Bloomberg the Company & Products

Bloomberg Anywhere Login

Bloomberg

Connecting decision makers to a dynamic network of information, people and ideas, Bloomberg quickly and accurately delivers business and financial information, news and insight around the world.

Company

Financial Products

Enterprise Products

Media

Customer Support

  • Americas

    +1 212 318 2000

  • Europe, Middle East, & Africa

    +44 20 7330 7500

  • Asia Pacific

    +65 6212 1000

Communications

Industry Products

Media Services

Follow Us

U.A.E. Trader FAL Oil Suspends Debt Talks With Lenders

Jan. 9 (Bloomberg) -- FAL Oil Co., a United Arab Emirates-based energy trader that’s under U.S. financial restrictions for links to Iran, suspended debt restructuring talks with lenders on Dec. 10, a company official said.

The trader of marine fuel and other refined products is working on a business plan that would allow it to resume talks with lenders later this month, said the official who is involved in the financing process and asked not to be identified by name because of company policy.

FAL Oil is seeking to revive fuel supply agreements with regional state refiners to show lenders it would be able to generate income and allow it to reach a debt repayment agreement, the official said. Companies that FAL is approaching include refiners in Sri Lanka, India and Bangladesh as well as in the Horn of Africa, the official said.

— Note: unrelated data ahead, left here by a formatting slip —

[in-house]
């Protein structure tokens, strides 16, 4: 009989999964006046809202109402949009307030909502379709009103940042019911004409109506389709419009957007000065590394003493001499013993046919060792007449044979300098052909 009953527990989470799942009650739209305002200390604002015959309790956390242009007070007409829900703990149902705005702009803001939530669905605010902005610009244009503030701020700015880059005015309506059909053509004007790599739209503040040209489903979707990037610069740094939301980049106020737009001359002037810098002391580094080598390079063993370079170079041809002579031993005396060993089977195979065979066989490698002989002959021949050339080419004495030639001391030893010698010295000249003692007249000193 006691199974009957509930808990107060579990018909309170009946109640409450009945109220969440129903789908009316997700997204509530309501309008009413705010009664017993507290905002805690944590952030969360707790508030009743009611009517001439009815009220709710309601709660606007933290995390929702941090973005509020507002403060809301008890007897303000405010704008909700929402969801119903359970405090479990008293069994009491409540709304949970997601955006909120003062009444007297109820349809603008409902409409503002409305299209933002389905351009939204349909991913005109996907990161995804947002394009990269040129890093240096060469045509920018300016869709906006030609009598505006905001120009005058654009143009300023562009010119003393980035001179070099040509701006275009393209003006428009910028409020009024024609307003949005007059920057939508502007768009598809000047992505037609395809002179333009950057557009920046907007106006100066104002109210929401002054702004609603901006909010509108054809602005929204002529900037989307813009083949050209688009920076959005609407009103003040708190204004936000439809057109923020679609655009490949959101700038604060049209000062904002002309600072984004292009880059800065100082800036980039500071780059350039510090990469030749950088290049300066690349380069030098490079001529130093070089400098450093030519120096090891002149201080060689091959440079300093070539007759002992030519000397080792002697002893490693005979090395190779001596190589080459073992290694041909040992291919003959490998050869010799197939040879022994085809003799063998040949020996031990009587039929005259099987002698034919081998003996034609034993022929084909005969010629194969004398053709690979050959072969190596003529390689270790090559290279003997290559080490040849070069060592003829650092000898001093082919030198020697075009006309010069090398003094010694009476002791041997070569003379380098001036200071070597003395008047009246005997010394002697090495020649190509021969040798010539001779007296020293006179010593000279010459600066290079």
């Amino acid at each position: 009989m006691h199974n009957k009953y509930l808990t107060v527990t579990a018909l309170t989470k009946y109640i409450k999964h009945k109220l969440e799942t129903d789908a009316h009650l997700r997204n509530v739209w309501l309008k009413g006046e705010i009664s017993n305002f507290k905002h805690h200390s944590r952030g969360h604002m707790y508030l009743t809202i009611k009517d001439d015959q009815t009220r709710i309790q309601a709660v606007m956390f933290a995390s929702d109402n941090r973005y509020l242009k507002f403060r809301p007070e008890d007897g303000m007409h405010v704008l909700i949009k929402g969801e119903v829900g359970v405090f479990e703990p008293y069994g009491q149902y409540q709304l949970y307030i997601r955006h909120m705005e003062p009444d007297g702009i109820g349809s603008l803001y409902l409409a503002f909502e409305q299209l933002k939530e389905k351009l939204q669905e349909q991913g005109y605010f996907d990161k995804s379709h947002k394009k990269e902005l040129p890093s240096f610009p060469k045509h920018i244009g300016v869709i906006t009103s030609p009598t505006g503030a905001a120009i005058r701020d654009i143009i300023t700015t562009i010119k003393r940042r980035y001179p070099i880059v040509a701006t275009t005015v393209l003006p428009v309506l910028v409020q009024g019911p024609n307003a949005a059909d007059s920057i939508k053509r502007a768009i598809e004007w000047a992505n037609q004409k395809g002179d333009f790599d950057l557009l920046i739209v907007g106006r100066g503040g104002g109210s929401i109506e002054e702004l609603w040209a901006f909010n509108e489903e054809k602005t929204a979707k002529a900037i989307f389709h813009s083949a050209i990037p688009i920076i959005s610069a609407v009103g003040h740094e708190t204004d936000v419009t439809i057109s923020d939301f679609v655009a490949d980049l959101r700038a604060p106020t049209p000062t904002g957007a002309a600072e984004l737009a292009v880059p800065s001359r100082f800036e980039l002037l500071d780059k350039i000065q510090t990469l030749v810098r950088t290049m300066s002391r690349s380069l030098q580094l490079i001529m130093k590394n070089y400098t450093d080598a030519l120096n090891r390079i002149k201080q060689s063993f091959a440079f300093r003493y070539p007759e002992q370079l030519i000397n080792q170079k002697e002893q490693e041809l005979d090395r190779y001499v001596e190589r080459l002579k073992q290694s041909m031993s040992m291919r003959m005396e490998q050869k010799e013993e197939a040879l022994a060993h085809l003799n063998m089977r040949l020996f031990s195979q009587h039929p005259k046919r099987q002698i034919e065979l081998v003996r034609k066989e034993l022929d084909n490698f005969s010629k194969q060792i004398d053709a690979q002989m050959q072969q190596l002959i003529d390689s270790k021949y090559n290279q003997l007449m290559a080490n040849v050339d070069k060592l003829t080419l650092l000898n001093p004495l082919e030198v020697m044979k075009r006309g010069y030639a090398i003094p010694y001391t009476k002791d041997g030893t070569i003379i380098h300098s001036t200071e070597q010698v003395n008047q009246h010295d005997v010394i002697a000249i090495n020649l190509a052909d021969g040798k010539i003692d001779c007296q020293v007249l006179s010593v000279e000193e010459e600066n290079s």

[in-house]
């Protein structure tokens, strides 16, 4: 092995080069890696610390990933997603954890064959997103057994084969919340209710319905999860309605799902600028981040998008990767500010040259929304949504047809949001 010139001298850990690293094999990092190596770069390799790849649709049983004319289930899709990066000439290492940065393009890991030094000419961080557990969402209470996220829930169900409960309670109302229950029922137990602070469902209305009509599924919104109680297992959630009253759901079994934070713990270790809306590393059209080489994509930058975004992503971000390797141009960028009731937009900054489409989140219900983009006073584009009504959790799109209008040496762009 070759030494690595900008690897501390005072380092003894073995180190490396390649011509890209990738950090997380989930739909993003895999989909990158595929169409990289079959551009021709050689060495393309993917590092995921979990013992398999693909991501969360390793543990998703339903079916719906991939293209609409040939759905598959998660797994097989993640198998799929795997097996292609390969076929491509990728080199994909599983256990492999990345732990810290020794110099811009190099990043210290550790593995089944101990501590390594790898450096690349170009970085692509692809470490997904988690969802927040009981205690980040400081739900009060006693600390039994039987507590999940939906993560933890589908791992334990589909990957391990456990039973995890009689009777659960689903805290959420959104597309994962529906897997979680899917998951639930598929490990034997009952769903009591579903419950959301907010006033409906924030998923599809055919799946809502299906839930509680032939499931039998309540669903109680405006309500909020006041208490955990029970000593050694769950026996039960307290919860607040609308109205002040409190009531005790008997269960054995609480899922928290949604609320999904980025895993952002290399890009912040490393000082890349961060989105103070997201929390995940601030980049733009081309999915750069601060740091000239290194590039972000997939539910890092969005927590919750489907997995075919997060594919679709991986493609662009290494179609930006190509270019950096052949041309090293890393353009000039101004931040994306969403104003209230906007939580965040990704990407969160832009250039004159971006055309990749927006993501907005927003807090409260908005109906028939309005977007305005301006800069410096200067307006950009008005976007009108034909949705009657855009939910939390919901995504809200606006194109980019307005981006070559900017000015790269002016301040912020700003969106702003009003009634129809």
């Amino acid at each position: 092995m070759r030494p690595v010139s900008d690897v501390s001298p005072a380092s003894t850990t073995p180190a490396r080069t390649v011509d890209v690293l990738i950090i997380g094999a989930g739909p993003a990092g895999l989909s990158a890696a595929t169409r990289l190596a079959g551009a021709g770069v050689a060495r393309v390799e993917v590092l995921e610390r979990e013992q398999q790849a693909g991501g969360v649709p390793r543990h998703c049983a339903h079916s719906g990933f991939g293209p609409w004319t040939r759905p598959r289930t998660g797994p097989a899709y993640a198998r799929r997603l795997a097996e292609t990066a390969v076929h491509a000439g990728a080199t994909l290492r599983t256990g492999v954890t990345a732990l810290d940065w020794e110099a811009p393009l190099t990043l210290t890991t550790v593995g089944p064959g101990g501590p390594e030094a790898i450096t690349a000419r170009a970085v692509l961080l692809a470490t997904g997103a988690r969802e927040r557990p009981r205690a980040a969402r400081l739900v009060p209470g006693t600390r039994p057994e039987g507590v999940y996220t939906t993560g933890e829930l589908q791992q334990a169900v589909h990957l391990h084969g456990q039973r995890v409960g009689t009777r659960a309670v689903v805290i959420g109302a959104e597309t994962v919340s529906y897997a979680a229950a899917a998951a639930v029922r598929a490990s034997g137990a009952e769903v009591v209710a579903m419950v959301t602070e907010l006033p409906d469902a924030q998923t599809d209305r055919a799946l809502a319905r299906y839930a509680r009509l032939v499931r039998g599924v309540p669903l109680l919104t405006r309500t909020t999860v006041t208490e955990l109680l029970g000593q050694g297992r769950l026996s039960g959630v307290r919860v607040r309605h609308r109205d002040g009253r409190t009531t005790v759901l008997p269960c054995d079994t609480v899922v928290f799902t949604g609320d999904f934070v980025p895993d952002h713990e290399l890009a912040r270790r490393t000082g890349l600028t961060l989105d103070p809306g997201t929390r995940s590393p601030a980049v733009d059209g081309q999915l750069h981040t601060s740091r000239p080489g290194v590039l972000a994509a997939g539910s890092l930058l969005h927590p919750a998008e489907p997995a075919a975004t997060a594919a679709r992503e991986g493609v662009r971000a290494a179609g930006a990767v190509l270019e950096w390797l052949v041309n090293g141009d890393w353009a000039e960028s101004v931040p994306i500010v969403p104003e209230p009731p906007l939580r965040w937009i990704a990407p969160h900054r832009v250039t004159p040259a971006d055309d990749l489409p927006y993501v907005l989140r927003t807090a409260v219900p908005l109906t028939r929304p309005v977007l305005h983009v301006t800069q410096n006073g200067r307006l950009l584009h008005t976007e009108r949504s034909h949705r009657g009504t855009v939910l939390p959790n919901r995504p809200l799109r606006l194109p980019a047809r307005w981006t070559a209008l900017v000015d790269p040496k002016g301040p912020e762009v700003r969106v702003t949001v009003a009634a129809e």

Energy-trading companies faced additional cash-flow difficulties since the global financial crisis began in 2008 because banks restricted lending amid rising commodity prices. FAL, once one of the largest ship-fuel suppliers in the U.A.E., is trying to extend maturity of about $700 million of loans that are already in default.

Debt restructuring talks with 14 lenders foundered last month as the company needs to raise about $300 million to $400 million in working capital from the creditors to continue operations, the FAL official said.

Challenges Mount

FAL’s financing challenges mounted last year, eroding its share of the bunker-fuel market in Fujairah, the main U.A.E. port for oil products. The company is in a legal dispute with Sharjah, another of the U.A.E.’s seven emirates, over billing for about $600 million in oil products sold to the local government. FAL alleges it didn’t receive full payment.

The U.S. government imposed financial restrictions on FAL a year ago because it sold products to companies linked to Iran, the target of U.S. economic sanctions. Pakistan State Oil Co. censured FAL in 2011 for non-delivery of fuel oil, according to a notice on the Pakistani company’s website. FAL’s owners, the Al Sari family, took over management of the company in July after dismissing general manager Mohammed Osman.

To contact the reporter on this story: Anthony DiPaola in Dubai at adipaola@bloomberg.net

To contact the editor responsible for this story: Stephen Voss at sev@bloomberg.net

Please upgrade your Browser

Your browser is out-of-date. Please download one of these excellent browsers:

Chrome, Firefox, Safari, Opera or Internet Explorer.